Gregg Rosenthal's latest look at the AFC Playoff Picture tells the tale of a conference nearly locked down for postseason play.
Beyond Tom Brady, the field of passers is an amazing collection of humans who nobody saw coming in August: Brock Osweiler, AJ McCarron, Brandon Weeden, Alex Smith and Ryan Fitzpatrick.
If the Colts defy incredible odds to steal the AFC South away from Houston, it only grows more bizarre with Stephen Morris potentially logging a playoff start for Indy.
If the Texans take care of business, though, either Weeden or Brian Hoyer would play the wild-card round, leaving the long-lost Browns to ponder how two of their starting signal-callers from 2013 became postseason darlings. It's no less awkward in Cincinnati, where McCarron's significant wrist sprain means fans could be treated to a glorious taste of Keith Wenning in January.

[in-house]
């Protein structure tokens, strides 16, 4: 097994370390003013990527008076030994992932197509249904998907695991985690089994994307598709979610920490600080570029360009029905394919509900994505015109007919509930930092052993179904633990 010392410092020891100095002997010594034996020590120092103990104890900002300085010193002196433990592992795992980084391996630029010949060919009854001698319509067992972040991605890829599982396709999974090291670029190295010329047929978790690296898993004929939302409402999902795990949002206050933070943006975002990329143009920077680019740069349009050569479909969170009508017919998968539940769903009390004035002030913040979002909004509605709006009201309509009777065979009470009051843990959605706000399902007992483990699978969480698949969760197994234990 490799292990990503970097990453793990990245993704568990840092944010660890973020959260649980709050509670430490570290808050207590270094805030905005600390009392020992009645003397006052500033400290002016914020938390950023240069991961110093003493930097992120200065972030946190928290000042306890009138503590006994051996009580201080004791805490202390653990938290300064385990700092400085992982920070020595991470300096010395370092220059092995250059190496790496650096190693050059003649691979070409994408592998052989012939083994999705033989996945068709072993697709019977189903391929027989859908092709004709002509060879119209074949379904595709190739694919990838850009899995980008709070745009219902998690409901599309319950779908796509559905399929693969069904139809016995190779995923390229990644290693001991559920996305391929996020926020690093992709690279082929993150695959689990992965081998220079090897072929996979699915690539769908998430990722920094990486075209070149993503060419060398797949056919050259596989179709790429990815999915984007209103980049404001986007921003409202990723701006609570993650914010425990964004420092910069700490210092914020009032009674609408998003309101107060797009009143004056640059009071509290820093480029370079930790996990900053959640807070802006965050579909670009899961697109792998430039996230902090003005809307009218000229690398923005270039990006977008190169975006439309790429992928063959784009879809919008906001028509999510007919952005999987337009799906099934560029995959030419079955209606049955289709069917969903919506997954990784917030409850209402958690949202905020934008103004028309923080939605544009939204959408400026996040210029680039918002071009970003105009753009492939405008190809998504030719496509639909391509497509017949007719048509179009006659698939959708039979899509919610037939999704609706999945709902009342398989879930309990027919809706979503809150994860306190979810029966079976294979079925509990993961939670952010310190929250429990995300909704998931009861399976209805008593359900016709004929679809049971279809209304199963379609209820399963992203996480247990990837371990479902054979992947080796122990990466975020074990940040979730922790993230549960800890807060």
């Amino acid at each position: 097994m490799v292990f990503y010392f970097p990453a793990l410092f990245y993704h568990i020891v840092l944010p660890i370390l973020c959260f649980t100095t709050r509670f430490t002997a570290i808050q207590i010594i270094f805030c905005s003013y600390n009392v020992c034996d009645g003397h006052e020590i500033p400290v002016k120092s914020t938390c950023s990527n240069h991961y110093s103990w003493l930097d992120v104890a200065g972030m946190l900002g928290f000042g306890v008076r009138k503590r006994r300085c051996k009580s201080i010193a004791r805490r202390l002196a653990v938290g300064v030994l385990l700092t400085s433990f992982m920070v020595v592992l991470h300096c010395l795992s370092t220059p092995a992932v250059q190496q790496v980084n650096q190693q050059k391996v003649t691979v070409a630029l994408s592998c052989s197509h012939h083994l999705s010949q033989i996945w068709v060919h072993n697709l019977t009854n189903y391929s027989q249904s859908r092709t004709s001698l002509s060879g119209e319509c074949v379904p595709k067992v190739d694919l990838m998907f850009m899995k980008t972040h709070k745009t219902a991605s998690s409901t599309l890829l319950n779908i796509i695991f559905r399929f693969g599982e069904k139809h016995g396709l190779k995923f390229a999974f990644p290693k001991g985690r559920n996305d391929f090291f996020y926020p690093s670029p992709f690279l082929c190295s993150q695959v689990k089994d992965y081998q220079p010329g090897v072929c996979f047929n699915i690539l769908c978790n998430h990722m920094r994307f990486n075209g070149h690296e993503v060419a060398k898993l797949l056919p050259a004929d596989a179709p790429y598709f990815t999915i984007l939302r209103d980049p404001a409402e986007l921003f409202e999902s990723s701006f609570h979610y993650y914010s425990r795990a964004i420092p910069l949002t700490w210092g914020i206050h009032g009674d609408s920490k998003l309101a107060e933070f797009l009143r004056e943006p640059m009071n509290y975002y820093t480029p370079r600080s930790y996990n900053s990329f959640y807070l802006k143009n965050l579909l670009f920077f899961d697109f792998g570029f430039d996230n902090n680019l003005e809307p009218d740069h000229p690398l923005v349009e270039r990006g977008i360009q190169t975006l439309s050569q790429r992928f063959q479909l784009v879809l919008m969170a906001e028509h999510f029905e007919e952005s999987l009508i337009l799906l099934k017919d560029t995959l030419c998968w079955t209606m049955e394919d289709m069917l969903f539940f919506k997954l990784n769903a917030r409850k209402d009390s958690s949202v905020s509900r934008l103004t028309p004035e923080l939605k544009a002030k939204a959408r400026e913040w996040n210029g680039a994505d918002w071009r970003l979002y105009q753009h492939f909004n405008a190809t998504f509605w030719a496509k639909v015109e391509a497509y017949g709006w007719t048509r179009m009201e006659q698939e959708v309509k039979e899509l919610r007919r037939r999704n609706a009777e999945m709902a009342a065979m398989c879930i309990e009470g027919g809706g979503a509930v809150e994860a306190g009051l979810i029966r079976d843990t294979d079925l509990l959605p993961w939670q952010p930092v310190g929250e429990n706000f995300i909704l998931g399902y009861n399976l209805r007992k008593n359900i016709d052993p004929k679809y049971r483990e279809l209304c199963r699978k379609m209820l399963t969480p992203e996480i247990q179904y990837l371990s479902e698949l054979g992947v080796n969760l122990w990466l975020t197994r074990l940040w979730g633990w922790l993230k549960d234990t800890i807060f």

For years, the AFC playoffs were anchored by the likes of Brady, Peyton Manning, Ben Roethlisberger, Philip Rivers and Joe Flacco. Not this time, though, unless Big Ben and the Steelers improbably flip-flop with the Jets in Week 17. We don't see that happening with the way Fitzpatrick is playing of late, guiding Gang Green on a five-game win streak that has New York entering January as a legitimate threat to mine deep into the postseason. Who?
While the NFC offers a collection of MVP-type arms in Cam Newton, Carson Palmer, Aaron Rodgers and Russell Wilson, the AFC is mere weeks away from selling us Osweiler-McCarron II.
It's not a complaint. Honestly, it's a beautiful time. We've watched the same cast of signal-callers seek glory one year after the next -- why not someone new? Wouldn't it be great to see a hard-working, all-in veteran like Fitzpatrick do the impossible?
Odds say it all boils down to Brady again, but the journey to Super Bowl 50 is dripping with weirdness in the AFC. We're on the cusp of a fantastical ride. Hang on tight.